During the years I served as director of the Center for the Humanities, I started a small literary review called Belles Lettres. I had hoped that it could become something like the New York Review of Books, if it could attract sufficient capital to expand its distribution and to pay its contributors respectable fees. For several reasons, Belles Lettres was never able to become a truly self-sustaining publication, or even try to become that. But in stating this aspiration about Belles Lettres, I am hardly revealing anything that people who had some knowledge of what the Center for the Humanities was about did not know. That is to say, I express this hope to anyone who would listen.
To be sure, I was not interested in starting a journal, academic or otherwise, but rather a magazine with some of the intellectual trappings of a journal, or let us say a magazine with the qualities of a journal that would be attractive to a non-academic audience.
Belles Lettres was mostly review-essays, most of them written by Washington University faculty, many of them of amazingly high quality. And apparently it was read by far more people than I ever suspected. Dana Gioia wrote that he enjoyed it immensely and thought it was the one of the best publications on the scene. Amiri Baraka sent a card about how terrible, how dumb, one of the reviews was. (I won’t say which one as to spare the writer’s feelings.) But his note indicated that he read the magazine, if not regularly, certainly more than once, which is the only thing that really matters to an editor. In short, despite the fact that I was unable to make Belles Lettres what I wanted it to be, it had, remarkably, an incredible reputation. Getting letters, post cards, and emails about how wonderful Belles Lettres was from various readers, famous and not, was heady stuff, especially as we at the Center were not trying to make it a national magazine. And it surely was not, by any means, a national magazine, in any meaningful sense of that phrase. We simply mailed it without charge to anyone who wanted it. As it turned out, close to 10,000 readers around the country wanted it. We even had readers in other countries. That surprised me, but it also convinced me that if a publication has high quality writing, then it will find readers or, at it were, readers will find it. And Washington University faculty members were good writers. Many of them better than good. And WU faculty worked cheap, in fact, for nearly nothing. Doing Belles Lettres, despite the stress of putting it two or three times a year, was undoubtedly the most fun I ever had as an editor.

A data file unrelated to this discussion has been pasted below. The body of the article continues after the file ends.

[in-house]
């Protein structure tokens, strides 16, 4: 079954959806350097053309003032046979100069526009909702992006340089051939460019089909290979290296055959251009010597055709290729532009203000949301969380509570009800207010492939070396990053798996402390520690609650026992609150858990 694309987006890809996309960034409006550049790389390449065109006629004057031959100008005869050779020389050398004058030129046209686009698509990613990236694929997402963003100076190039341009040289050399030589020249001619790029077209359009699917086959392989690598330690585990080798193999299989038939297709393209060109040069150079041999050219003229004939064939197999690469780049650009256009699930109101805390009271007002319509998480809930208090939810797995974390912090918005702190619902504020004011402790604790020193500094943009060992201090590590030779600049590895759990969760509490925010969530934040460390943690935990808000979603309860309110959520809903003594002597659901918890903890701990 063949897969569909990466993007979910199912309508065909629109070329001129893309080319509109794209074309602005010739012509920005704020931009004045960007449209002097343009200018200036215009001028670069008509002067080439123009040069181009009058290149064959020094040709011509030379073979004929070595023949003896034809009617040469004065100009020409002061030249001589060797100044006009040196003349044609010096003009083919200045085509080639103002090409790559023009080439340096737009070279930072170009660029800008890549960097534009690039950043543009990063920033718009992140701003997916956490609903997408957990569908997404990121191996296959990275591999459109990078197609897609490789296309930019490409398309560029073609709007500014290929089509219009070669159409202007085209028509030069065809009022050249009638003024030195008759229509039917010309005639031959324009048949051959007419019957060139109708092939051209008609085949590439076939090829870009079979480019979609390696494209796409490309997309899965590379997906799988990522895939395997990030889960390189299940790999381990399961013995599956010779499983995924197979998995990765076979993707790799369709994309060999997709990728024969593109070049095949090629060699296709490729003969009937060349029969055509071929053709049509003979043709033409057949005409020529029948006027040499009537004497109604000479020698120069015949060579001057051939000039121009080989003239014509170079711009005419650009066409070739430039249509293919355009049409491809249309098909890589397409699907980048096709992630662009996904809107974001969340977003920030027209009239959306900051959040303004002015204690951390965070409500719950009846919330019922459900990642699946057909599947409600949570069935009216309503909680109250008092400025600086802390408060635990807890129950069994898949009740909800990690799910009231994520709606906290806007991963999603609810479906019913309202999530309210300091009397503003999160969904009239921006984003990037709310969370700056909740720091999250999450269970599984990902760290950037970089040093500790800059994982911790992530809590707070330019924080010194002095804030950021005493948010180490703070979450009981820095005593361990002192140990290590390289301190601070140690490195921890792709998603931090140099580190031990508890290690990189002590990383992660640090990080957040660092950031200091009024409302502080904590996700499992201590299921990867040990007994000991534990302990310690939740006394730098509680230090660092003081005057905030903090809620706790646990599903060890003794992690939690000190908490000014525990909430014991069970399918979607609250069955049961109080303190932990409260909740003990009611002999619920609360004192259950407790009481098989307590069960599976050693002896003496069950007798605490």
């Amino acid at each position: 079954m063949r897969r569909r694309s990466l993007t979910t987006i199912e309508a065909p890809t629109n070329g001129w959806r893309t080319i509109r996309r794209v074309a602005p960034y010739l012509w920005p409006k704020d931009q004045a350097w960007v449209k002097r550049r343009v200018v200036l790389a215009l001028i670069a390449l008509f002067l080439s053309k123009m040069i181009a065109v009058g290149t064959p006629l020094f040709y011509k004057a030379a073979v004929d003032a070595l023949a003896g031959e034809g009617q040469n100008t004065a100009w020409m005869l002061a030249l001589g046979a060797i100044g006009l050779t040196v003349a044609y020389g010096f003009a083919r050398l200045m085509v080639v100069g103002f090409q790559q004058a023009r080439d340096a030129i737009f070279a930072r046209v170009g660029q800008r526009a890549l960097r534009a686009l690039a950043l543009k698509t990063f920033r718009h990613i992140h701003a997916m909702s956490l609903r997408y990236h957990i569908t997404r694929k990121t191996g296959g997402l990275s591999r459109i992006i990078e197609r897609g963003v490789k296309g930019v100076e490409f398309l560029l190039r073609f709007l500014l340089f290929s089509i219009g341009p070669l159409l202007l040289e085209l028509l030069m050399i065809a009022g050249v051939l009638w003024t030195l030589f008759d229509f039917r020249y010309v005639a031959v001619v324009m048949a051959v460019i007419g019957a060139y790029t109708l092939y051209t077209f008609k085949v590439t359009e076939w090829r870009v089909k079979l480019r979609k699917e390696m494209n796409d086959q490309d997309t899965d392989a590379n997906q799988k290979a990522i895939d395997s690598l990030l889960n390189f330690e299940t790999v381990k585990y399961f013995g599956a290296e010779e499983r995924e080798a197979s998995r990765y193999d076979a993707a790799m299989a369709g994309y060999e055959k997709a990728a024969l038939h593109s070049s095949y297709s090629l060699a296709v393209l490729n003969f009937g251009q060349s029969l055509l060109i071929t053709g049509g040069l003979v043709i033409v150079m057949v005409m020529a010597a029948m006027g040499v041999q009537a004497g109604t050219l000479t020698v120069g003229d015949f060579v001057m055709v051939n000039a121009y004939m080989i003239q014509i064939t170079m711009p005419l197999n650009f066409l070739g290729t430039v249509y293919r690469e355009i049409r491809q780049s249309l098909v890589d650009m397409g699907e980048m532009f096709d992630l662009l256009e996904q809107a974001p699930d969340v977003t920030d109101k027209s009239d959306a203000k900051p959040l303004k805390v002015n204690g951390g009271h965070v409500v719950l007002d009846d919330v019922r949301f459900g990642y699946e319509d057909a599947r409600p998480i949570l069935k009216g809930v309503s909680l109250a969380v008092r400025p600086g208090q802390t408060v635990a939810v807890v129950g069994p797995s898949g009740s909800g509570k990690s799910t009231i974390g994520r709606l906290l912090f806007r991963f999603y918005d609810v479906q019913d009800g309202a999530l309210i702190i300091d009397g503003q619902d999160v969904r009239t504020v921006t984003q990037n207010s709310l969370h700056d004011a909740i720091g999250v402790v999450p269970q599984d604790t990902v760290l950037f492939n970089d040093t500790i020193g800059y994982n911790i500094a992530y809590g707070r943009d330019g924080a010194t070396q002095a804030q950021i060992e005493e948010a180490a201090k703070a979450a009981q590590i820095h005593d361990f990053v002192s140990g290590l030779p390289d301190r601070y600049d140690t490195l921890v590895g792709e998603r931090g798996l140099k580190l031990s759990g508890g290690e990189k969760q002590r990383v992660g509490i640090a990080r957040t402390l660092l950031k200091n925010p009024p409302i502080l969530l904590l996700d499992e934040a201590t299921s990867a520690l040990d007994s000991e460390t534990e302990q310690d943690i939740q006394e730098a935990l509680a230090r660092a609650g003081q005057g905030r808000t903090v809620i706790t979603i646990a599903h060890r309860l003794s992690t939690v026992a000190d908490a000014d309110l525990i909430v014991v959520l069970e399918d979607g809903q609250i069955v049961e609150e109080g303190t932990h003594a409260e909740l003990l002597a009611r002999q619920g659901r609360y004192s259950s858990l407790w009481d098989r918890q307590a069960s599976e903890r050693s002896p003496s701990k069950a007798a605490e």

I had been doing quite a bit of editing in recent years. For two years, Bantam published the Best African American Essays and Best African American Fiction series of which I was the general editor. (How I was talked into doing that is another story.) Amassing work for the volume editors to read (Nikki Giovanni, Randall Kennedy, the late E. Lynn Harris, and Debra Dickerson) was a daunting task, all the more so because while there is more writing around by African Americans than many may think, there is less of it by far than white writing, because, alas, blacks are a minority group. It was the dilemma of both too much and not enough. Thank God I had a graduate student who helped me locate material. On the whole, though, it was a genial but uneasy challenge working with the individual editors. The effort resembled a director working with actors: How hard do you push them to make certain choices, and whose book is it anyway, theirs or mine? Am I trying to get a book that reflects their thinking or reflects what I think their thinking ought to be? I was disappointed that Bantam pulled the plug on this experiment after two years because I think that over time the books would have made a major difference in how readers see and understand African American letters. For those few years, at least, I knew as much about what was being published in the corners and crevices, in the Internet nooks and crannies of African-American literature as anyone could. Now, I am as ignorant as I ever was, a sort of blissful discomfort.